I tried a GED social studies practice test and got several questions wrong, despite having a graduate degree in history. For example, one question provided an excerpt from Thomas Jefferson’s inaugural address in 1801 and asked which ideology best described his political philosophy: “republicanism, federalism, anarchism, or fascism.” Excerpt praises “a wise and frugal government, which will prevent men from hurting one another [and] otherwise leave them free to regulate their own activities of industry and improvement.
I chose “federalism” because in its modern sense the word implies a limited role for the federal government. Wrong, I was told: the correct answer was “republicanism”, because Jefferson was the leader of the Republican Party at the beginning of the 19e-incarnation of the century. And yet, the primary definition of “republicanism” is support for a republican system of government. (When capitalized, the word is associated with the Republican Party. But all of the GED test terms were capitalized, suggesting it was a matter of style rather than substance.)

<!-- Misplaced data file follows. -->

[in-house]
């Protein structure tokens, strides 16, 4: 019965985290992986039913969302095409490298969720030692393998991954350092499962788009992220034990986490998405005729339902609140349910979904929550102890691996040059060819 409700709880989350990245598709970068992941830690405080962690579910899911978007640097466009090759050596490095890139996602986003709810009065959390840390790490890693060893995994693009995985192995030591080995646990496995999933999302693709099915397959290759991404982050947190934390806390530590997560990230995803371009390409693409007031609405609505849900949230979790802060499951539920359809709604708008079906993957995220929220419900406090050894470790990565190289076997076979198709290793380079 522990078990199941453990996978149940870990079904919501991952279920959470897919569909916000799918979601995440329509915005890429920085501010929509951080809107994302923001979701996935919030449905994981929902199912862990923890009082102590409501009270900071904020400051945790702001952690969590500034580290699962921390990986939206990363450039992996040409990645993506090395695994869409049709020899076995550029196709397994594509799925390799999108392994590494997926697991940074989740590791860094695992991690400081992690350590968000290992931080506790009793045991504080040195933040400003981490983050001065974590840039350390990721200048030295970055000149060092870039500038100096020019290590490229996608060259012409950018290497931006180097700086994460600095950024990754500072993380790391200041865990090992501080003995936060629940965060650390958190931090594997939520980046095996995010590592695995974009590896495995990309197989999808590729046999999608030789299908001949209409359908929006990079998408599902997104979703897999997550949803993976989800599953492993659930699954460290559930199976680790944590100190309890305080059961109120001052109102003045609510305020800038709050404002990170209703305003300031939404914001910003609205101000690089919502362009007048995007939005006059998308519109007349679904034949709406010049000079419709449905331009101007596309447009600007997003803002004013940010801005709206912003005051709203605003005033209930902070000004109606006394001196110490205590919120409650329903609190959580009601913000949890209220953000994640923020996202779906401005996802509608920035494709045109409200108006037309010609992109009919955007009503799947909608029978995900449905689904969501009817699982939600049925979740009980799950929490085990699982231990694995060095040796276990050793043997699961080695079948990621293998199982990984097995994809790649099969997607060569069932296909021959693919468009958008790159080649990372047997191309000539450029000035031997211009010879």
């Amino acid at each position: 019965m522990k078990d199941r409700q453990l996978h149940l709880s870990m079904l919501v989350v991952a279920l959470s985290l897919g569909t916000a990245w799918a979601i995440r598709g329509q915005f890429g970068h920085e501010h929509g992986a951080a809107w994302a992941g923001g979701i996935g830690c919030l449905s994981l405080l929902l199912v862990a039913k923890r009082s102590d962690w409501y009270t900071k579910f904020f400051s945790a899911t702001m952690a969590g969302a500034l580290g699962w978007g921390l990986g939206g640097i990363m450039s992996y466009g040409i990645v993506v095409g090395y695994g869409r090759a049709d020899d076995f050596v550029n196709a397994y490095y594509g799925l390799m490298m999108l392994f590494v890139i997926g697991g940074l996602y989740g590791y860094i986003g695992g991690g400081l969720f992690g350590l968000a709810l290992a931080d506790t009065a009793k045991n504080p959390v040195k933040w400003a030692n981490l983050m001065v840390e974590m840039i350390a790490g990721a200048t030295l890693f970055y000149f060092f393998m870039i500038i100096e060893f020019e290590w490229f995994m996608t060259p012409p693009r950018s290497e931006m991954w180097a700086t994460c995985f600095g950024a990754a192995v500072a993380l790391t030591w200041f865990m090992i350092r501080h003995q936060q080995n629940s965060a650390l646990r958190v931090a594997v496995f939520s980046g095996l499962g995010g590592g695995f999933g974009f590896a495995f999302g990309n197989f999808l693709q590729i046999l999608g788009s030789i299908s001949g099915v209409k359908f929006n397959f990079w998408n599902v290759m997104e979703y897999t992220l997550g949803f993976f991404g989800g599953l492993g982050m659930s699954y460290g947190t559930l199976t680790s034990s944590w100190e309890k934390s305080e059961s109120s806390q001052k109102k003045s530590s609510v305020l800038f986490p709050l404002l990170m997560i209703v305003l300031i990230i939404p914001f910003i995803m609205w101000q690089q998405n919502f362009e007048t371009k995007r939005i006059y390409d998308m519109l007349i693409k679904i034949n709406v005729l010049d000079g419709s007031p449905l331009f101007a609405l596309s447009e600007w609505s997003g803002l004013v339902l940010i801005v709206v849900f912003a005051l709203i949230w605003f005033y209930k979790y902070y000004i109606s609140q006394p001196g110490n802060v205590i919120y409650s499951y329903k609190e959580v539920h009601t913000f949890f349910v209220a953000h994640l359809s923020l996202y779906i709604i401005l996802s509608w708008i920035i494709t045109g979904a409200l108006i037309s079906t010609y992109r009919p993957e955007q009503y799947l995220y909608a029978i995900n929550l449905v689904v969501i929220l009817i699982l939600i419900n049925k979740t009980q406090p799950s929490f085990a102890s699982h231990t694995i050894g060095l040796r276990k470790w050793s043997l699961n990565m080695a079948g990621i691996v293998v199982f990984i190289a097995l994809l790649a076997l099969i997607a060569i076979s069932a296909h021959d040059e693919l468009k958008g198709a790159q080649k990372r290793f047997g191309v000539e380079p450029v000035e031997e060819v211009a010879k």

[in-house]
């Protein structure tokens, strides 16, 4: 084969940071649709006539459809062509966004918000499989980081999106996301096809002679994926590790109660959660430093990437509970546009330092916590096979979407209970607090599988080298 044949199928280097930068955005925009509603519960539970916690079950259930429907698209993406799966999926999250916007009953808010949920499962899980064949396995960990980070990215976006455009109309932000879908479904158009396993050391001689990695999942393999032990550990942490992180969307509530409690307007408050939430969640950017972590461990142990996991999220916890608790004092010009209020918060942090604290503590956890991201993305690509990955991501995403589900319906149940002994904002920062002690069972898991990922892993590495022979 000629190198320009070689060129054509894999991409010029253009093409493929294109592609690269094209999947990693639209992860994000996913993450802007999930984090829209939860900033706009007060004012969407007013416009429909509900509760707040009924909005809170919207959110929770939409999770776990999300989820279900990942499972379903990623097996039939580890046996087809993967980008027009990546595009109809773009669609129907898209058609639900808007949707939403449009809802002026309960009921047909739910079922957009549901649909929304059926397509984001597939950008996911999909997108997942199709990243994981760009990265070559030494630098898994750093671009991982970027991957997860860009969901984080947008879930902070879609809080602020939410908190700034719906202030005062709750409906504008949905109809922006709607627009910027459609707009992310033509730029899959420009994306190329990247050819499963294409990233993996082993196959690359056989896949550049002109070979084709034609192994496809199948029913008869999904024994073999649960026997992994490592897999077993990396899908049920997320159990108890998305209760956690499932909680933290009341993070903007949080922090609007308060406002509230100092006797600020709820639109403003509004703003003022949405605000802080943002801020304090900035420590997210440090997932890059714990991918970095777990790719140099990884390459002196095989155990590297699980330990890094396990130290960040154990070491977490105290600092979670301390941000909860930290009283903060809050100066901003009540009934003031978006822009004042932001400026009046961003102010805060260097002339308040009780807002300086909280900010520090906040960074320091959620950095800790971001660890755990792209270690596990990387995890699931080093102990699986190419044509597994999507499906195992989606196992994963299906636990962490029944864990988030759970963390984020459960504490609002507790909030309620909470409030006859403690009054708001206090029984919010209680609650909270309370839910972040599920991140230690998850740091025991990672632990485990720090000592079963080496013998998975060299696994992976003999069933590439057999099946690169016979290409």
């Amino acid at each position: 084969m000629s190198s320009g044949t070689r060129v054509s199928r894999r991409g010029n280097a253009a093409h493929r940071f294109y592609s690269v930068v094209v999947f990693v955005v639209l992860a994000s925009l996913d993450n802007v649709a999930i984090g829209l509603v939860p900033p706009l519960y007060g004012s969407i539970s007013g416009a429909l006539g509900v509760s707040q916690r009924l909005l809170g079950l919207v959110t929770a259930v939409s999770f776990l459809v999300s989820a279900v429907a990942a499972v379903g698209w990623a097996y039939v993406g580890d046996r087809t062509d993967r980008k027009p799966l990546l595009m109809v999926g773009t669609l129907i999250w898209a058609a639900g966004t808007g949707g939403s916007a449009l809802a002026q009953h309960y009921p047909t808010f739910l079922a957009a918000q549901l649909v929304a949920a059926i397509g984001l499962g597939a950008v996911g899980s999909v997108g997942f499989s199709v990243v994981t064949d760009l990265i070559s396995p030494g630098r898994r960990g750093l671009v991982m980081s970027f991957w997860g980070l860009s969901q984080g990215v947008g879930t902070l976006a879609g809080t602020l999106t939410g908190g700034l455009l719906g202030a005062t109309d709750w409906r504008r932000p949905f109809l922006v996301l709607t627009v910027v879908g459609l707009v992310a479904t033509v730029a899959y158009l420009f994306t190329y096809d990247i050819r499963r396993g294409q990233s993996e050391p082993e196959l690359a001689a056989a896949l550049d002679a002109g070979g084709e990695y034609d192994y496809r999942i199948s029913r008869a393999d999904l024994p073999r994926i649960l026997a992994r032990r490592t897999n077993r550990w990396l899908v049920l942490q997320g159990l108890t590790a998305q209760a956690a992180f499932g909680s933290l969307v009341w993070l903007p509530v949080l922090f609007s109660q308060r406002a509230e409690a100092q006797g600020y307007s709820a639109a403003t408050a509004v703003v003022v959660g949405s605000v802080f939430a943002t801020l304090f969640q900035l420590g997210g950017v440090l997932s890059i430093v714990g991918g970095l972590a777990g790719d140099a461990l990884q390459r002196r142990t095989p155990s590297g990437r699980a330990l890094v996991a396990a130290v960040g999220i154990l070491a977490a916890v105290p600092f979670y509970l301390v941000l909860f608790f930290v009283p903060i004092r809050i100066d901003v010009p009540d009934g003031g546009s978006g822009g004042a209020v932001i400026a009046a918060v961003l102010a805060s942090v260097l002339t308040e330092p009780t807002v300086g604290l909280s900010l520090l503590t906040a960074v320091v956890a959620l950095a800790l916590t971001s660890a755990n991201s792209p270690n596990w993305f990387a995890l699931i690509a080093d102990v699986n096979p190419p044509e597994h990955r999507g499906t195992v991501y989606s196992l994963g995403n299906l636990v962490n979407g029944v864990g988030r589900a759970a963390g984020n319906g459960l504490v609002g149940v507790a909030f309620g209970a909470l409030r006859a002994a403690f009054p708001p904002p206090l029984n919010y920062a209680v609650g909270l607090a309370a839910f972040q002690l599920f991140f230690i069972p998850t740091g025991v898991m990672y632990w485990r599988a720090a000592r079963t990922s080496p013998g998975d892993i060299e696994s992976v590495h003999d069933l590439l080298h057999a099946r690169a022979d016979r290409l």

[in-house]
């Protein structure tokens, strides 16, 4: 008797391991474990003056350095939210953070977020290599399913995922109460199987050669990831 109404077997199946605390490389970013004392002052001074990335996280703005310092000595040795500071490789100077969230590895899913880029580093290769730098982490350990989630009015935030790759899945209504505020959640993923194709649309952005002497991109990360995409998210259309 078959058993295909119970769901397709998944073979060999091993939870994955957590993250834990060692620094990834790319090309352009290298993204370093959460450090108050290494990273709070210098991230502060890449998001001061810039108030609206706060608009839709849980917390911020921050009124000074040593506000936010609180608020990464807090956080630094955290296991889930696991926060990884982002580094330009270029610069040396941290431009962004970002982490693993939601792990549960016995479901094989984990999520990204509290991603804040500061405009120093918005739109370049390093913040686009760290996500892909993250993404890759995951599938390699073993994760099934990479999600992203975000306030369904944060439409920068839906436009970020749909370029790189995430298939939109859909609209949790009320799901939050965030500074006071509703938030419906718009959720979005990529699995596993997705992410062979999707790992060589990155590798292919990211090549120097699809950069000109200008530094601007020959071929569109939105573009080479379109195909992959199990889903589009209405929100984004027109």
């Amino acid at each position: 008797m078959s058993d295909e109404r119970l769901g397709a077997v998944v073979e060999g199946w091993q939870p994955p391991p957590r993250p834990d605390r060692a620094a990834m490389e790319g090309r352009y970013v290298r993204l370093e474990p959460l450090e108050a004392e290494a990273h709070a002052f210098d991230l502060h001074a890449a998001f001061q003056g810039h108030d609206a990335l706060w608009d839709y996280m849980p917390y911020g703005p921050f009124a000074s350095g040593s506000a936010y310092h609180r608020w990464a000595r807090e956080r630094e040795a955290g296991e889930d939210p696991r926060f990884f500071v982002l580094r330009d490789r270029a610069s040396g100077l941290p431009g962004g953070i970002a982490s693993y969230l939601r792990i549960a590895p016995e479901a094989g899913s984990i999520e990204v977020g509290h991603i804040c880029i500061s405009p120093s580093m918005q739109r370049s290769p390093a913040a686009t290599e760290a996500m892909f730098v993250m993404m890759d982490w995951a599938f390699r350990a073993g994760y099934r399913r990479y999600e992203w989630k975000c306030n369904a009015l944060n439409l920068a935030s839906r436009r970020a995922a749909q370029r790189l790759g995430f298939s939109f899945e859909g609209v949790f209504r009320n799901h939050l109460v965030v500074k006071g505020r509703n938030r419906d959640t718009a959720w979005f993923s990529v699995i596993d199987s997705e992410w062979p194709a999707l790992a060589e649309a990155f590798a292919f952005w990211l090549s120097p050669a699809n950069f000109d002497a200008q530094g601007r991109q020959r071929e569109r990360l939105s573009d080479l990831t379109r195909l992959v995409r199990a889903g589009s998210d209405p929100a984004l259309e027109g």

Even if the question were better phrased, it is not clear that the ability to analyze Jefferson’s inaugural address is related, for example, to the ability to become a good welder or carpenter. Ideally, all Americans would at least know who Jefferson has been– for example, that he wrote the Declaration of Independence. Maybe the GED should ask questions like that, but because K-12 schools don’t do a good job of teaching history, a lot of people don’t even know those kinds of basic facts.
The problem is even deeper. Many high school students, including many who manage to graduate, struggle to read even simple text. A few years ago, a scandal erupted in Washington, DC after the local public radio station revealed that educators at very poor high schools had pressured unqualified students into increasing graduation rates. A teacher at one of the schools said he saw a number of 12e– pupils who “could neither read nor write”. In another indication of the extent of the problem, a former DC teacher I know tested all 150 9e students from a very poor school a few years ago and found that the average reading level was 3e class. Secondary school teachers have not been trained to teach basic reading skills, so these students rarely get the help they need.